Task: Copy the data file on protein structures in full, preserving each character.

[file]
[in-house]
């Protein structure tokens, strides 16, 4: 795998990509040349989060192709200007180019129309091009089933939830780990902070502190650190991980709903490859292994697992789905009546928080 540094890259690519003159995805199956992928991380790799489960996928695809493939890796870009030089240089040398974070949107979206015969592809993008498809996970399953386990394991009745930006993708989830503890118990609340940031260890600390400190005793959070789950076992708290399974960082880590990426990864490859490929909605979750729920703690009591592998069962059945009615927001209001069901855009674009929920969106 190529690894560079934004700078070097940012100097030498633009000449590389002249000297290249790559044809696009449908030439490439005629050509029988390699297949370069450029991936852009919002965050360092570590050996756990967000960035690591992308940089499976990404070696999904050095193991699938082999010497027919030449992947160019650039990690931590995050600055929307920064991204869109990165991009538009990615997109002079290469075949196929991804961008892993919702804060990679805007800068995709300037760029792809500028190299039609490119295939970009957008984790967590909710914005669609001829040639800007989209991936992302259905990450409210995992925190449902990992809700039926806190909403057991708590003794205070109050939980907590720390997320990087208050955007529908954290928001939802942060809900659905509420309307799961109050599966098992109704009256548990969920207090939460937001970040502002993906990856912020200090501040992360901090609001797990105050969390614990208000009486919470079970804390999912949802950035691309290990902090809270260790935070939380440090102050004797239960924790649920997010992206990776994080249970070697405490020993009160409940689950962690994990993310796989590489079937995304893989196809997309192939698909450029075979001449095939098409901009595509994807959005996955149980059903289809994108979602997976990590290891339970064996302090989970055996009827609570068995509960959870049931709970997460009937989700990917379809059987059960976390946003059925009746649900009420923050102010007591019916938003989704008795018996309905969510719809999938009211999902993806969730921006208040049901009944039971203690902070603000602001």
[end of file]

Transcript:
[in-house]
């Protein structure tokens, strides 16, 4: 795998990509040349989060192709200007180019129309091009089933939830780990902070502190650190991980709903490859292994697992789905009546928080 540094890259690519003159995805199956992928991380790799489960996928695809493939890796870009030089240089040398974070949107979206015969592809993008498809996970399953386990394991009745930006993708989830503890118990609340940031260890600390400190005793959070789950076992708290399974960082880590990426990864490859490929909605979750729920703690009591592998069962059945009615927001209001069901855009674009929920969106 190529690894560079934004700078070097940012100097030498633009000449590389002249000297290249790559044809696009449908030439490439005629050509029988390699297949370069450029991936852009919002965050360092570590050996756990967000960035690591992308940089499976990404070696999904050095193991699938082999010497027919030449992947160019650039990690931590995050600055929307920064991204869109990165991009538009990615997109002079290469075949196929991804961008892993919702804060990679805007800068995709300037760029792809500028190299039609490119295939970009957008984790967590909710914005669609001829040639800007989209991936992302259905990450409210995992925190449902990992809700039926806190909403057991708590003794205070109050939980907590720390997320990087208050955007529908954290928001939802942060809900659905509420309307799961109050599966098992109704009256548990969920207090939460937001970040502002993906990856912020200090501040992360901090609001797990105050969390614990208000009486919470079970804390999912949802950035691309290990902090809270260790935070939380440090102050004797239960924790649920997010992206990776994080249970070697405490020993009160409940689950962690994990993310796989590489079937995304893989196809997309192939698909450029075979001449095939098409901009595509994807959005996955149980059903289809994108979602997976990590290891339970064996302090989970055996009827609570068995509960959870049931709970997460009937989700990917379809059987059960976390946003059925009746649900009420923050102010007591019916938003989704008795018996309905969510719809999938009211999902993806969730921006208040049901009944039971203690902070603000602001």